High quality tourism in Iran needs investment. Please share this article with others using the link below.
Thinking for Travel to Iran may refer you to think of many others topics which are nor related to Iran tourism, But everyone know Iran is a country with long history, cultures and civilizations, its fascinating history and culture and diverse scenery, from soaring mountains to desert of Iran, Iran has many natural attractions as a tourism destination.
Although Vietnam received a record 5m visitors last year, a 35 percent increase on crisis-hit 2009, it still attracted fewer tourists than Bulgaria, Syria and Ukraine, according to Baron Ah Moo, a representative of the lobby group for investors in Vietnam’s tourism industry.
Even neighbouring, poverty-stricken Laos and Cambodia, which are far smaller in terms of population and land area, put Vietnam to shame, registering far higher numbers of visitors per capita. Both received around 2.5m visitors last year, with populations of 6.5m and 14.7m respectively, compared to Vietnam’s 87m.
So where is Vietnam going wrong? The two key problems are the lack of a proper destination marketing campaign and Vietnam’s cumbersome visa requirements, according to Ah Moo, who is also chief executive of the hotels and resorts division of Indochina Capital, a long-standing foreign investor in Vietnam, with $540m in assets under management.
While other countries in the region have successfully used destination marketing to boost visitor numbers (think “Malaysia: Truly Asia, “Incredible India” and “Amazing Thailand”), Vietnam’s under-funded tourism authority has struggled to keep up.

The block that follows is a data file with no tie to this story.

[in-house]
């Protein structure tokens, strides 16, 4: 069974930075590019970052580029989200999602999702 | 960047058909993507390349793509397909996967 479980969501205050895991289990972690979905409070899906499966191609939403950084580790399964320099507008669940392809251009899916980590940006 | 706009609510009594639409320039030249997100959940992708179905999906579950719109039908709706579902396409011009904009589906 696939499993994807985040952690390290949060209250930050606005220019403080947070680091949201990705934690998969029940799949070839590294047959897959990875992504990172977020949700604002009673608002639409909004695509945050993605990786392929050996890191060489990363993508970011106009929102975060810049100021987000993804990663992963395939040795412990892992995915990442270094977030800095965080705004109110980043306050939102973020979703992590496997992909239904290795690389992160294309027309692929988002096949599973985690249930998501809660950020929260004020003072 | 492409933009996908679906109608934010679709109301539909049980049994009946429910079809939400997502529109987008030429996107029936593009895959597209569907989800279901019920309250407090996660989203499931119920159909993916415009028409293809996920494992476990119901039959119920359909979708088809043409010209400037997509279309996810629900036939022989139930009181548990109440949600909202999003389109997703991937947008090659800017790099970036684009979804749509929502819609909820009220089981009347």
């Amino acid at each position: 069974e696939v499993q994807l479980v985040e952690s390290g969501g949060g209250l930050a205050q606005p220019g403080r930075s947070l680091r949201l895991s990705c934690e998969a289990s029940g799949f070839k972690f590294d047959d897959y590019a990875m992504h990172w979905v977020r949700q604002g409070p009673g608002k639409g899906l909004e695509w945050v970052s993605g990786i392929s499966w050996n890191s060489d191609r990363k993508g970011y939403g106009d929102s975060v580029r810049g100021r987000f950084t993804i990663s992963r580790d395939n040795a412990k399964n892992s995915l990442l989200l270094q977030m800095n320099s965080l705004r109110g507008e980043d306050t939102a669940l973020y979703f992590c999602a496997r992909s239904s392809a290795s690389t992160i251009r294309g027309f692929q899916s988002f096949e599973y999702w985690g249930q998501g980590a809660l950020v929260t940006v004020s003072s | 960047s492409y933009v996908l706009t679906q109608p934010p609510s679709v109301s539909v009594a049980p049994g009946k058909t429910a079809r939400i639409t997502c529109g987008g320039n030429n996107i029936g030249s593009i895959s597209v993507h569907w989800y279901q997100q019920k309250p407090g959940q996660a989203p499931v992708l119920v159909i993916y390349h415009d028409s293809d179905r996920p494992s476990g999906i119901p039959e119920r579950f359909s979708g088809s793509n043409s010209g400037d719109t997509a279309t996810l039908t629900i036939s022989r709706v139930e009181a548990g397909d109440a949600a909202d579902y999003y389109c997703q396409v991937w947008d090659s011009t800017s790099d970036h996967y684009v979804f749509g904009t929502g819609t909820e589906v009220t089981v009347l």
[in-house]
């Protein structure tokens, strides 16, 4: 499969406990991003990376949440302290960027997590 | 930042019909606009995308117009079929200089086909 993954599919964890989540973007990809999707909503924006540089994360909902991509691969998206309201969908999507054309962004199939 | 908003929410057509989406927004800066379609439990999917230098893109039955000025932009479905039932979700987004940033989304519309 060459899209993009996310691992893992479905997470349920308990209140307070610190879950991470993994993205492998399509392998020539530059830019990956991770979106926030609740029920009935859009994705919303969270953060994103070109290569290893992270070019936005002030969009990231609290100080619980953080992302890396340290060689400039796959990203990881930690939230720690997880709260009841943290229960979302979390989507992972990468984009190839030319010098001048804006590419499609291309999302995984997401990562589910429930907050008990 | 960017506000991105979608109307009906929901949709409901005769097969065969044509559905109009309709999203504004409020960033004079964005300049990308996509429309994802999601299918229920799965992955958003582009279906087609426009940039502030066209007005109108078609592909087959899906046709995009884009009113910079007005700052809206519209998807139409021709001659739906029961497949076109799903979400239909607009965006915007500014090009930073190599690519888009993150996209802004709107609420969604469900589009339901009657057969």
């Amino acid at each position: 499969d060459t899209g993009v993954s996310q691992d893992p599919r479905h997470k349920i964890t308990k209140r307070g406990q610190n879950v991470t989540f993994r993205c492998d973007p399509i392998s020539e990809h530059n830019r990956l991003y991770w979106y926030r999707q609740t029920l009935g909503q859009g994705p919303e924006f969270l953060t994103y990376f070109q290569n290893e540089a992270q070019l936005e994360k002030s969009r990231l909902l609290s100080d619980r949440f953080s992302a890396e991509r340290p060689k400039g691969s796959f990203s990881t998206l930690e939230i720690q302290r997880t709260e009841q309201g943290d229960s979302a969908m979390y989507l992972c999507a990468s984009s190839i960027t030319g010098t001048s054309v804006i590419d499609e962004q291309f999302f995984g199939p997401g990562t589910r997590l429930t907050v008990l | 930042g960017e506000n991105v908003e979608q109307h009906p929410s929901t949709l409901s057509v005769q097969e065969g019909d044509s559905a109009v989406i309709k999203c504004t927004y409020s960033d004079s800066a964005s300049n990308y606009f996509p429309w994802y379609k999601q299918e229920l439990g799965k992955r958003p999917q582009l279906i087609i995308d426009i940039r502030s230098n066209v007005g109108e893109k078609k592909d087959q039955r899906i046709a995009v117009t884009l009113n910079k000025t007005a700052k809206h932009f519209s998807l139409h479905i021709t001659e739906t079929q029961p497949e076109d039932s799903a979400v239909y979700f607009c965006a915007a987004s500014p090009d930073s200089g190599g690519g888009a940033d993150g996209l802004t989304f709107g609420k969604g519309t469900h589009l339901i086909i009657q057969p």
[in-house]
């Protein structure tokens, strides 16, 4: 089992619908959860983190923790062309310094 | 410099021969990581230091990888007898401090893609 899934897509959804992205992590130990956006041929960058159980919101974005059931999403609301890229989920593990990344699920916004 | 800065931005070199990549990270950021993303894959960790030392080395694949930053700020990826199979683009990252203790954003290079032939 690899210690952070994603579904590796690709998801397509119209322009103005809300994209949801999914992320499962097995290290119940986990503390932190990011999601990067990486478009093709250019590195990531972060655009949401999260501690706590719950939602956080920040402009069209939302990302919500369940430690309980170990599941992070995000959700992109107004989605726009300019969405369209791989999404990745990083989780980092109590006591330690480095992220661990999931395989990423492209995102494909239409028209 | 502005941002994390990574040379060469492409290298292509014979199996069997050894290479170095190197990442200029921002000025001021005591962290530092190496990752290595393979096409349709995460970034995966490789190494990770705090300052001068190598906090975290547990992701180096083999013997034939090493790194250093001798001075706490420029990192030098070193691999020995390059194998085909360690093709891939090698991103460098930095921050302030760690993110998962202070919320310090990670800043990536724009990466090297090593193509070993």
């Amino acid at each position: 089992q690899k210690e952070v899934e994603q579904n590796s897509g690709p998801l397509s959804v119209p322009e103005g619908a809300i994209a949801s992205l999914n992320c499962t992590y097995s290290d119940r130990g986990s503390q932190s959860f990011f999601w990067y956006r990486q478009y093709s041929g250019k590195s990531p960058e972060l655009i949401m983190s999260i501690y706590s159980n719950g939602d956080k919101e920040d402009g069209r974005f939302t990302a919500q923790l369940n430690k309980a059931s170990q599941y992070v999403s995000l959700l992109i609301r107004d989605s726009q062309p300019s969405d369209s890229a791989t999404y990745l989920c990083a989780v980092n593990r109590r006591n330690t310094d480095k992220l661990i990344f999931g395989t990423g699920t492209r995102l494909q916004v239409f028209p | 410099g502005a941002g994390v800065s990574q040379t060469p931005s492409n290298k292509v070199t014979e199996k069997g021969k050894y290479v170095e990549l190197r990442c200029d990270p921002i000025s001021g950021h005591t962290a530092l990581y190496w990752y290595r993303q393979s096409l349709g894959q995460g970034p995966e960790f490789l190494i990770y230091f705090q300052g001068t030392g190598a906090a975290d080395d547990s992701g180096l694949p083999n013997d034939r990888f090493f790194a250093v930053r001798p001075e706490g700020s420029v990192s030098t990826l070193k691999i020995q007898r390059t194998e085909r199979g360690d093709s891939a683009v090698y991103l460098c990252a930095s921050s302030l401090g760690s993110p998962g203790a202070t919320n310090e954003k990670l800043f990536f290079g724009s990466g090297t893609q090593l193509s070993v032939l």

Ah Moo reckons the government only spends of $1m-$1.5m on tourism promotion, a number dwarfed by the investment in tourism advertising from the likes of Thailand and Malaysia.
The Vietnam tourism administration’s latest attempt to generate a new catch-line through a public competition floundered when the winning entry – “Vietnam: A Different Orient” – was dropped in April following criticism from the public and the industry.
Vietnam’s previous slogan – “The Hidden Charm” – was perhaps more an accurate summary of the problems facing the country’s tourism industry than an effective promotion tool.
“The slogan should be the outcome of a destination marketing campaign, not the starting point,” said Ah Moo. “They need to ask what they really want Vietnam to be.”
But he urged the government to take on Cowan, the marketing agency that came up with the latest slogan, or another such firm, which officials have indicated they will do.
Marketing matters, other tourism industry executives say, particularly because many visitors still see Vietnam as a “cultural destination” and once they have been once and ticked it off their list they are much less likely to come back than visitors to Thailand, Malaysia and Indonesia, who often return to favourite resorts or towns.
Visas are another bugbear of the tourism industry. Most tourists have to get a visa in advance from a Vietnamese diplomatic mission overseas or obtain a visa confirmation letter, which allows them to obtain a so-called “visa-on-arrival”.
The hassle and the cost put people off, especially when they can get in to Thailand and Malaysia without a visa and can obtain a genuine visa-on-arrival in Indonesia.
But the government remains concerned about the security implications of relaxing the restrictions and is not keen to make it easier for visitors from Western countries to come to Vietnam, at a time when they are setting the bar for Vietnamese tourists and students very high indeed, requiring guarantee letters and evidence of financial assets.
In a presentation to the government at the end of May, Ah Moo warned that the industry was facing a challenging time, with 2,500 hotel rooms set to be added to the market in Hanoi, Ho Chi Minh City, Nha Trang and Danang this year, according to Savills Vietnam, and 3,700 next year.
That highlights one key problem in Communist-ruled Vietnam: while investment, particularly in real estate, has been growing at a rapid rate, the government and the bureaucracy tends to move at a much slower pace